So why St Fursey? Isn’t he a Norfolk Saint? What place does he have in this Suffolk blog? Well, Fursey was based at Burgh Castle just over the border in what is now Norfolk, but was in Suffolk during my lifetime (just!). The change came with the extensive local government reorganisation of 1974 that included a lot of controversial county moves – such as the rather shocking move from Yorkshire to Lancashire of my husband’s home village! Simon Knott’s Norfolk Churches website says the parish was ‘unfortunate enough to be dragged into the northern county’ – but I’m saying nothing, having lived in both Suffolk and Norfolk… I made a decision in writing the Folk Tales book to stick to the modern county boundaries for my tales, so as not to tread on the toes of my fellow writers in Norfolk, Cambridgeshire and Essex. So, you won’t find a retelling of Fursey’s experiences in Suffolk Folk Tales, but rather in Hugh Lupton’s Norfolk Folk Tales. But, in this blog I have a little more freedom, so here he is.
Fursey was an Irish monk, one of the other team to Felix, who was a member of the Roman mission. The Irish sent out many missionaries to the Anglo Saxons until the Synod of Whitby in 664, when Roman Christianity trounced so-called Celtic Christianity in what would become England (at least that’s the story we think we know – as ever the truth is probably a lot more complex). Fursey was probably a royal prince himself, son of Finlog of Munster, and entered the religious life at an early age under the care of St Brendan. His first miracle was to raise two sons of a chieftain from the dead.
In the 630s he was called in a vision to East Anglia, and, apparently on meeting the king’s daughter, according to this 9th century text, he was granted land:
The daughter of the king in the eastern country bestowed land on Fursa. She said to Fursa, ‘What manner of man art thou?’ said she. ‘Like an old smith,’ said he. ‘with his anvil on his shoulder.’ ‘The anvil of devotion?’ said she. ‘Perseverance in holiness,’ said he. ‘A question! If God should give thee a block where thine anvil might be planted, wouldst thou abide there?’ ‘It would be likely, indeed,’ said he. Then she bestowed on him the spot where he was.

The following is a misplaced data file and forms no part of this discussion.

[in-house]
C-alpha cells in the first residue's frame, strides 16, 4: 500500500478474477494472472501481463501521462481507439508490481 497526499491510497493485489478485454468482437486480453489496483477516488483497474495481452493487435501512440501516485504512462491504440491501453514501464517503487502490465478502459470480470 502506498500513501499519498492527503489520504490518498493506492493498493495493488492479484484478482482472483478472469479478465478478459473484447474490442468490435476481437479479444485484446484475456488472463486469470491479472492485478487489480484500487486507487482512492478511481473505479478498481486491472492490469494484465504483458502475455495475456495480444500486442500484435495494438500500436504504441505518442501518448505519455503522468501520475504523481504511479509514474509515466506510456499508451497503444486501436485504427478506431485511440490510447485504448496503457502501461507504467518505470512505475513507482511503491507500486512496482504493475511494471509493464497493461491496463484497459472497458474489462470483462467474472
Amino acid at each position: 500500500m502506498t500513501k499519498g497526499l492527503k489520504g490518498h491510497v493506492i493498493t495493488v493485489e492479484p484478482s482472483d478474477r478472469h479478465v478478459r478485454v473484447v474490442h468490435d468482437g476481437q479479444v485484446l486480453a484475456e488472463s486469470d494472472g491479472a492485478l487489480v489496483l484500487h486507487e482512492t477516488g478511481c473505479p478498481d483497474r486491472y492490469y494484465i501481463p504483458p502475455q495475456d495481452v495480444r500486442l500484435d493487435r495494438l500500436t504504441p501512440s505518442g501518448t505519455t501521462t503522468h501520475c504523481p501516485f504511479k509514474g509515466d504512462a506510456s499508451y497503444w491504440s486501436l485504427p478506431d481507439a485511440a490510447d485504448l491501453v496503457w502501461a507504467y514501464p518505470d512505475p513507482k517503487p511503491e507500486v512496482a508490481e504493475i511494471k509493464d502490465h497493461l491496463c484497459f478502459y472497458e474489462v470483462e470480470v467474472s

That was at Cnobheresburg, according to Bede, which has been associated with the Roman fort at Burgh Castle since William Camden’s Britannia was published in 1586. There is, it must be admitted, no sign of any monastic activity at Burgh Castle, so the place’s claim is as shaky as Dunwich’s claim to be Dommoc, Felix’s foundation, but no storyteller lets details like that get in the way of a good story, especially when there is no other contender for the site. It was probably actually Sigeberht who requested Fursey’s aid, as there is no record of Sigeberht having married or having had children, but who knows?
Fursey brought a perhaps more exciting Christianity to East Anglia than the more pragmatic Felix, as he lived as much in the world of the spirit as the mundane world. He was beset with visions both before he came to East Anglia, and these continued while he was there. In these visions he was visited by angels and demons who showed him the evils inflicting the world: falsehood, greed, discord and cruelty, as well as great host of saints and angels. He bore the scars of one of these encounters for his whole life, when, about to return to his sleeping body, he was caught by a demon who thrust a burning soul in torment up to him, scorching his face and shoulder. Fursey recognised the man, and realised that he had accepted the man’s clothes when he died, so he was at fault. When he awoke, the scars were still on him.
There were miracles in East Anglia, too. Like many saints, he was able to bring forth a harvest a few days after planting the seed. In a time of famine, his monks began to fear they would starve. Fursey rounded on them, saying ‘those who love god by embracing poverty shall never be deserted in their hour of need’, and he and his fellow monk St Lactain went out and planted barley, even though it was not the season for it. Everyone shook their heads, saying it was too late for that, but in three days the barley was above the earth, ripe and ready for harvesting. That’s a tangible miracle for people who, unlike us (or so we like to think…), were reliant on their harvests for life or death.